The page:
What a difference a month makes!
These pictures were all taken exactly one month ago: most years we have a dusting of snow by early October, and light frosts, but this amazing year the autumn wore on and on. But by Thanksgiving, winter rules the roost. Each year I am astonished at how utterly the landscape transforms with the first hard frosts: one day things look almost summery, with fuchsias dangling in the gentle breeze, annuals in prime form and blazing fall color everywhere. Abruptly, the leaves fall, the tender plants are crisped and hardy plants hunker down.
- Cardoon and giant Castor beans
In the sere winter months (which have their own austere beauty, I admit), we forget how lush things were just yesterday: the giant Cardoons spreading almost six feet across, and towering Castor beans (great crowd pleasers) along the Drop Dead Red border. Francois Villon asked "Where are the snows of yesteryear?" Well, others pine for verdure and the lolling luxury of summer.
- South African Succulents in autumn glory
All summer long the containers throughout the gardens did their duty. I particularly admire the wonderful succulent containers in the South African plaza: but a single flower of Pelargonium just off center, but such richness of color and texture in stems and chubby leaves. No doubt these are tucked away safely in a glasshouse, waiting to come out again next spring. But it takes the intense summer sun and brash winds to bring out these colors in the out of doors. I love how in this picture we have the intricate vignette of container in the foreground, but a vista of intriguing mystery beyond. This interplay of vista and vignette is really the secret to the magic of Denver Botanic Gardens! In my opinion, nobody does it better than our talented horticulturists! We can all get all excited about winter bark, branches and berries, but it's fun to take a longing, lingering look back at a really awesome growing season! And now let's dream about the one to come!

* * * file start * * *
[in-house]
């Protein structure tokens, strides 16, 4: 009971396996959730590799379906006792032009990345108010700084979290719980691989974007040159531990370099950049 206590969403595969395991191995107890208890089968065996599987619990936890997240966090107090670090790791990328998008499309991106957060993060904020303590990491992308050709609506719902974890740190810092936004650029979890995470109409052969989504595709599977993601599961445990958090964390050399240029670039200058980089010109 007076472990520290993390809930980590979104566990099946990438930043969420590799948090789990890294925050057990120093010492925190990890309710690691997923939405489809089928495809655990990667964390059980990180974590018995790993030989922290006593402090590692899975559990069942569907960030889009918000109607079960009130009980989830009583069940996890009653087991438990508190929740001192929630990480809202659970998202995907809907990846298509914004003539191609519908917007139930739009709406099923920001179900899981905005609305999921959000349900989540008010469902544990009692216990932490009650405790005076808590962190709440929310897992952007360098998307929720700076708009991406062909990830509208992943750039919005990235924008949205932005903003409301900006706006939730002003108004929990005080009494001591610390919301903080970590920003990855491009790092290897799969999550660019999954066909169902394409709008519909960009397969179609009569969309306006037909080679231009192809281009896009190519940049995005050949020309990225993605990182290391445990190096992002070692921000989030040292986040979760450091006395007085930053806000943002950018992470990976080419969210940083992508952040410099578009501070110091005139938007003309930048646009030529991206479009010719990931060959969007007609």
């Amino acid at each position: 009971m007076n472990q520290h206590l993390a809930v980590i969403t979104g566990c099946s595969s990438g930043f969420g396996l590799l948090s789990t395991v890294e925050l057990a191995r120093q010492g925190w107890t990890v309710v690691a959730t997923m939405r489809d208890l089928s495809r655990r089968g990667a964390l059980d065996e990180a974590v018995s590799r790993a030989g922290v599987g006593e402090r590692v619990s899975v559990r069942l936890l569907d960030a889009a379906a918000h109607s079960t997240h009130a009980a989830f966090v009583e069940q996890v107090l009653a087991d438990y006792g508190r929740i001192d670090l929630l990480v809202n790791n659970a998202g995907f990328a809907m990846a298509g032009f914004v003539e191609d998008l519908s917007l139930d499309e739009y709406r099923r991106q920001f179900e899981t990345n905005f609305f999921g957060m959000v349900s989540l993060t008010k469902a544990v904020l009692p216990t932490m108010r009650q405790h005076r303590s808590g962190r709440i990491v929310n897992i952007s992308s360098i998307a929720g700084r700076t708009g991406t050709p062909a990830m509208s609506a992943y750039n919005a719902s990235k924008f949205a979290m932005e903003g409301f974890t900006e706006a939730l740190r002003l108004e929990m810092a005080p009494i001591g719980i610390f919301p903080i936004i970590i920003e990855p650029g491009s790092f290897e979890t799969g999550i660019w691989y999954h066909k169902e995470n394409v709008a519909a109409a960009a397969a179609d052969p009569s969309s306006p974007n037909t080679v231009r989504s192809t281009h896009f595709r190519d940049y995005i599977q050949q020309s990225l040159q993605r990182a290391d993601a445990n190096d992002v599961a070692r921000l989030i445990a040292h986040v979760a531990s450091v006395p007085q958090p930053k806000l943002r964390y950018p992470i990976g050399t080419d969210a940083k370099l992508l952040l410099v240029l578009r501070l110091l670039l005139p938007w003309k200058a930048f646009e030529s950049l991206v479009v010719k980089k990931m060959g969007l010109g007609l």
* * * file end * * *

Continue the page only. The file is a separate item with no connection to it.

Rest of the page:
- ‹ Previous Article: Botanic gardens professionals gather in Denver!
- Next Article: In praise of bluestems... ›